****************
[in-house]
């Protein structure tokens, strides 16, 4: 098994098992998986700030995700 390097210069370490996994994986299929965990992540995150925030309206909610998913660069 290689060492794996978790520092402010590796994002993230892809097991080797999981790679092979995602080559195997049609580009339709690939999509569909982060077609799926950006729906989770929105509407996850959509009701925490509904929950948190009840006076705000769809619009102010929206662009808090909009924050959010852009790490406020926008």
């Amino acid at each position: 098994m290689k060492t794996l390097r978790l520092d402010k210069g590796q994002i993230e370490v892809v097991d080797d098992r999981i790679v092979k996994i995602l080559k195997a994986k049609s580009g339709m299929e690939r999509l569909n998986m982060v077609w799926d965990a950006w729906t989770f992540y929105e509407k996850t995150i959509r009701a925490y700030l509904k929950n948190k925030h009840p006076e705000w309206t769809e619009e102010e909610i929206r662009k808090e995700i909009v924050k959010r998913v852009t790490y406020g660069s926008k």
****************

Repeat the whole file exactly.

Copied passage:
[in-house]
């Protein structure tokens, strides 16, 4: 098994098992998986700030995700 390097210069370490996994994986299929965990992540995150925030309206909610998913660069 290689060492794996978790520092402010590796994002993230892809097991080797999981790679092979995602080559195997049609580009339709690939999509569909982060077609799926950006729906989770929105509407996850959509009701925490509904929950948190009840006076705000769809619009102010929206662009808090909009924050959010852009790490406020926008």
């Amino acid at each position: 098994m290689k060492t794996l390097r978790l520092d402010k210069g590796q994002i993230e370490v892809v097991d080797d098992r999981i790679v092979k996994i995602l080559k195997a994986k049609s580009g339709m299929e690939r999509l569909n998986m982060v077609w799926d965990a950006w729906t989770f992540y929105e509407k996850t995150i959509r009701a925490y700030l509904k929950n948190k925030h009840p006076e705000w309206t769809e619009e102010e909610i929206r662009k808090e995700i909009v924050k959010r998913v852009t790490y406020g660069s926008k």